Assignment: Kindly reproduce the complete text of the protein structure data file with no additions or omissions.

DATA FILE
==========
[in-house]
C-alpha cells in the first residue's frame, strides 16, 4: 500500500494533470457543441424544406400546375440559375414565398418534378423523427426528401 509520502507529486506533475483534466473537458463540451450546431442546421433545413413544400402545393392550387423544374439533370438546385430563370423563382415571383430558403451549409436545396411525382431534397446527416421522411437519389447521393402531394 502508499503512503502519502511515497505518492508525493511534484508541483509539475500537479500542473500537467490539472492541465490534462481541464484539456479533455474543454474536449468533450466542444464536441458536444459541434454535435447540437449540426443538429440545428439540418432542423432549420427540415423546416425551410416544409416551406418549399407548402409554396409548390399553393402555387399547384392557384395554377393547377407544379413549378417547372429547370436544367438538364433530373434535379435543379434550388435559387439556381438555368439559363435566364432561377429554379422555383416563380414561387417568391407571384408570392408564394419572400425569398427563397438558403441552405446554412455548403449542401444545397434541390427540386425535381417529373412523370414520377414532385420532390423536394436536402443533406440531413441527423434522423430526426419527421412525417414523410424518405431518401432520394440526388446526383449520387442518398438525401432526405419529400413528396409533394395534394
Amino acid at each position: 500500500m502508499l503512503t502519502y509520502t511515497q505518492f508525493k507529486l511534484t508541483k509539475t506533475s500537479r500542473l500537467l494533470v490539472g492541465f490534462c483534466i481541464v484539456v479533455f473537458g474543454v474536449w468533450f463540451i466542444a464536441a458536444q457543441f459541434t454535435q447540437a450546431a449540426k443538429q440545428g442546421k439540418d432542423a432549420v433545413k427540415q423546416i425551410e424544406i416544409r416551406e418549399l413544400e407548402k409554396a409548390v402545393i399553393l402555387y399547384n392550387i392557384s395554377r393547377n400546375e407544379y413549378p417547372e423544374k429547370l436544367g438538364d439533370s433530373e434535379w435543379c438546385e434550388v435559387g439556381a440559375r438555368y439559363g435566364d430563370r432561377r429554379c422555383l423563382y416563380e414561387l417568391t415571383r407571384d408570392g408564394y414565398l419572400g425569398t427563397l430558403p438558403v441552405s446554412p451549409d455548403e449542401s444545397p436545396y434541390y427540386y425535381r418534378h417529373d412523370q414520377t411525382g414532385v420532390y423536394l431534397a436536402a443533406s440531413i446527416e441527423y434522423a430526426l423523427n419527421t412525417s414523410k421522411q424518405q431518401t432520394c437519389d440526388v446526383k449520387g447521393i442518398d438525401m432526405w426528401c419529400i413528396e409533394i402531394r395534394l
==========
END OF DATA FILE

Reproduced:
[in-house]
C-alpha cells in the first residue's frame, strides 16, 4: 500500500494533470457543441424544406400546375440559375414565398418534378423523427426528401 509520502507529486506533475483534466473537458463540451450546431442546421433545413413544400402545393392550387423544374439533370438546385430563370423563382415571383430558403451549409436545396411525382431534397446527416421522411437519389447521393402531394 502508499503512503502519502511515497505518492508525493511534484508541483509539475500537479500542473500537467490539472492541465490534462481541464484539456479533455474543454474536449468533450466542444464536441458536444459541434454535435447540437449540426443538429440545428439540418432542423432549420427540415423546416425551410416544409416551406418549399407548402409554396409548390399553393402555387399547384392557384395554377393547377407544379413549378417547372429547370436544367438538364433530373434535379435543379434550388435559387439556381438555368439559363435566364432561377429554379422555383416563380414561387417568391407571384408570392408564394419572400425569398427563397438558403441552405446554412455548403449542401444545397434541390427540386425535381417529373412523370414520377414532385420532390423536394436536402443533406440531413441527423434522423430526426419527421412525417414523410424518405431518401432520394440526388446526383449520387442518398438525401432526405419529400413528396409533394395534394
Amino acid at each position: 500500500m502508499l503512503t502519502y509520502t511515497q505518492f508525493k507529486l511534484t508541483k509539475t506533475s500537479r500542473l500537467l494533470v490539472g492541465f490534462c483534466i481541464v484539456v479533455f473537458g474543454v474536449w468533450f463540451i466542444a464536441a458536444q457543441f459541434t454535435q447540437a450546431a449540426k443538429q440545428g442546421k439540418d432542423a432549420v433545413k427540415q423546416i425551410e424544406i416544409r416551406e418549399l413544400e407548402k409554396a409548390v402545393i399553393l402555387y399547384n392550387i392557384s395554377r393547377n400546375e407544379y413549378p417547372e423544374k429547370l436544367g438538364d439533370s433530373e434535379w435543379c438546385e434550388v435559387g439556381a440559375r438555368y439559363g435566364d430563370r432561377r429554379c422555383l423563382y416563380e414561387l417568391t415571383r407571384d408570392g408564394y414565398l419572400g425569398t427563397l430558403p438558403v441552405s446554412p451549409d455548403e449542401s444545397p436545396y434541390y427540386y425535381r418534378h417529373d412523370q414520377t411525382g414532385v420532390y423536394l431534397a436536402a443533406s440531413i446527416e441527423y434522423a430526426l423523427n419527421t412525417s414523410k421522411q424518405q431518401t432520394c437519389d440526388v446526383k449520387g447521393i442518398d438525401m432526405w426528401c419529400i413528396e409533394i402531394r395534394l